The roll of the cubes this week inspired a topic I’ve been wanting to write a story about for a long time. As the result of my research into a still-unpublished novel about political murders in Milosevic’s Yugoslavia, I came across the Russian and Serbian Mafiya’s ties to human trafficking, usually of Russian women tricked into thinking they were going to Belgrade or other European cities as nannies or models.
Several years later I learned, as if the human trafficking of adult women (and men) weren’t horrific enough, of a “sub-culture” in human trafficking, that of very young girls. Even more shocking to me was that certain contractors the U.S. Government hired to do work soldiers don’t do anymore, once they were in Kosovo bought women and girls as sex slaves–using government money. Lest you think this is another of my liberal rants, Google it. Or read a detailed new book by Rachel Maddow, Drift: The Unmooring of American Military Power. The chapter where she described this, and worse, behavior angered me and must have stayed with me, because I wrote this story to show the human trafficking of children, of anyone, has to stop.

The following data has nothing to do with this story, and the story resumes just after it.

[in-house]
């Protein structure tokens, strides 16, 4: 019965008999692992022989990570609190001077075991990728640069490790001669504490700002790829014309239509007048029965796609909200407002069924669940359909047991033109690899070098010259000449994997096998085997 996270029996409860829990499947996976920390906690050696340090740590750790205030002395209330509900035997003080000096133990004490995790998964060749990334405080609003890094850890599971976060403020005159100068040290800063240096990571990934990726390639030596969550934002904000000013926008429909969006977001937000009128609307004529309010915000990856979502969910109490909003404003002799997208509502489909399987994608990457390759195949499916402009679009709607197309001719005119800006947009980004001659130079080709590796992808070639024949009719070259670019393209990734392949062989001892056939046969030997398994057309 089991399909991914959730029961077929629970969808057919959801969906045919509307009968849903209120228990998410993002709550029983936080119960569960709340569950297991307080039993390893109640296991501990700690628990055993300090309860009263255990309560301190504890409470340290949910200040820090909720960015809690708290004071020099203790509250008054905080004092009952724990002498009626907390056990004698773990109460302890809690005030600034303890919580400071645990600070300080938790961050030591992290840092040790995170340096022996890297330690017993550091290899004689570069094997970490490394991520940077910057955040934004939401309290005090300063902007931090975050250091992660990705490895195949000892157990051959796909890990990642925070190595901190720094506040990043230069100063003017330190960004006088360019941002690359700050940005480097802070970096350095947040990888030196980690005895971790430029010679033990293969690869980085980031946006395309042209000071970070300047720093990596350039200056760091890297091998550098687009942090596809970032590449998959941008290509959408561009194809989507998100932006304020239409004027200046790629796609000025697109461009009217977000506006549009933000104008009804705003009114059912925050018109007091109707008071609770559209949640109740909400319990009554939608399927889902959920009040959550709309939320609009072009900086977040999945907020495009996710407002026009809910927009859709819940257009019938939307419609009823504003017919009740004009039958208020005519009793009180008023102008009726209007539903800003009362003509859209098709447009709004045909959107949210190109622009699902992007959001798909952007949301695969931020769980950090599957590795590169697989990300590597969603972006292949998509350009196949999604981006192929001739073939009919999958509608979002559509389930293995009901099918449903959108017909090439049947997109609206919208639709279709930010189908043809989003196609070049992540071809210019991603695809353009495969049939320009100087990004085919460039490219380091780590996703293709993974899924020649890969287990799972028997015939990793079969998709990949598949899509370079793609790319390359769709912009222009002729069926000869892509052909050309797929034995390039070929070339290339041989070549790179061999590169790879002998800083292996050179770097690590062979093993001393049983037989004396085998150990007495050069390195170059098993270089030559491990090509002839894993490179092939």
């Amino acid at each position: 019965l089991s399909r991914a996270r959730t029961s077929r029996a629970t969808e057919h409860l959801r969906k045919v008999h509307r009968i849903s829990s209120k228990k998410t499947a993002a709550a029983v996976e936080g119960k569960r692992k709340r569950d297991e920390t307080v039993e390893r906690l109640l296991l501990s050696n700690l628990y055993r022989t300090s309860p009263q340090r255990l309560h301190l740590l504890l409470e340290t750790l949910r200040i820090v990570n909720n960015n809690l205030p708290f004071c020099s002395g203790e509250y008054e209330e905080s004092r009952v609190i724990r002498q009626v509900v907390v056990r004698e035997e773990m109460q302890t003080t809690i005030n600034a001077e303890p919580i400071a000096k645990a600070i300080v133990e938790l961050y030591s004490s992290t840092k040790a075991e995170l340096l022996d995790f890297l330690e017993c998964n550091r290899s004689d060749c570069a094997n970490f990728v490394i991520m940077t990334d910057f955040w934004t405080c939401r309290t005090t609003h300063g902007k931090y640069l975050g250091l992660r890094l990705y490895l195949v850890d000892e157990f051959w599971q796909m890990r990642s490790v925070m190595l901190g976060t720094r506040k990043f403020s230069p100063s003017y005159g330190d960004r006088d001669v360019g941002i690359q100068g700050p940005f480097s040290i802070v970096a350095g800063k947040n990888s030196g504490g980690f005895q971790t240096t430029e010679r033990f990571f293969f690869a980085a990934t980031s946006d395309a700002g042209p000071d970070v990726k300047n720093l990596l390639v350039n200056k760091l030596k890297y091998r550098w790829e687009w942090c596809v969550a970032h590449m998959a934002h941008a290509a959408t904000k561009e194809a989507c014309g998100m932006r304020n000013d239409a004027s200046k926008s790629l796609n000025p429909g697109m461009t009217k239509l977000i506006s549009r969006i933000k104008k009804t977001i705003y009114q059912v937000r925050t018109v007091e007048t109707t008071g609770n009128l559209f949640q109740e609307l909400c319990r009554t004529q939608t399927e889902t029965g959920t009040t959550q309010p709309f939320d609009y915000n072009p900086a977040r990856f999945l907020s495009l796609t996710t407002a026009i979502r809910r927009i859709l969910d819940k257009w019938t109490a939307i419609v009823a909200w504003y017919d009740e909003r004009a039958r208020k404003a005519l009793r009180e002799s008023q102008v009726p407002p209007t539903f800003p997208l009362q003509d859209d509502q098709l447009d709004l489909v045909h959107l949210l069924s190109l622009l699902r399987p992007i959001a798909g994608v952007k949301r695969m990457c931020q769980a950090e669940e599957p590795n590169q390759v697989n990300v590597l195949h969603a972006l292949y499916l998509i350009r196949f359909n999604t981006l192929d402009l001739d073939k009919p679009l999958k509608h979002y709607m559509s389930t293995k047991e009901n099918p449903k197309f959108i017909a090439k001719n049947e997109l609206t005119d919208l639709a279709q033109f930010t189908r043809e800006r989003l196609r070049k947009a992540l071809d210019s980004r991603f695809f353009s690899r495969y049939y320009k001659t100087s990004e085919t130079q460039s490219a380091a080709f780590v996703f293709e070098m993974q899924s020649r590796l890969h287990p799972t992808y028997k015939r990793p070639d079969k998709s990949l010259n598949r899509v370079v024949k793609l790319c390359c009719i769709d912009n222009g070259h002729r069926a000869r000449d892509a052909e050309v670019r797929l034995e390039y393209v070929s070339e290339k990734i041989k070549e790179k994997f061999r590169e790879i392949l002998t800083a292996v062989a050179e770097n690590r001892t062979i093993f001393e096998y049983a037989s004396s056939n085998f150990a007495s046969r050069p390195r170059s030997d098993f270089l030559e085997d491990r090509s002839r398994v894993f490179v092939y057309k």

Here’s this week’s roll of the cubes:
This is what I saw: l. to r.–flashlight; reaching/out of reach; keyhole; falling; right turn; counting money; beetle; castle/rook; scales/balance/justice.
And the story I wrote is entitled “Angel of Death.” Be warned, it contains a section of dialogue toward the end that may offend some, but it’s not prurient or gratuitous. This one is definitely not for children, and it may not be for some adults.
This story is dedicated to the men and women who fight human trafficking around the world, and, of course, to the victims. There are too many of them.
If you want to participate in the Rory’s Story Cube Challenge, use the picture above and write a story of any length, using each object or action shown. Then, post a link to your story on Jenny Coughlin’s blog.
If you don’t see the link on the story title above, hover your cursor over the Spy Flash tab at the top of the page and select the story from the drop-down list.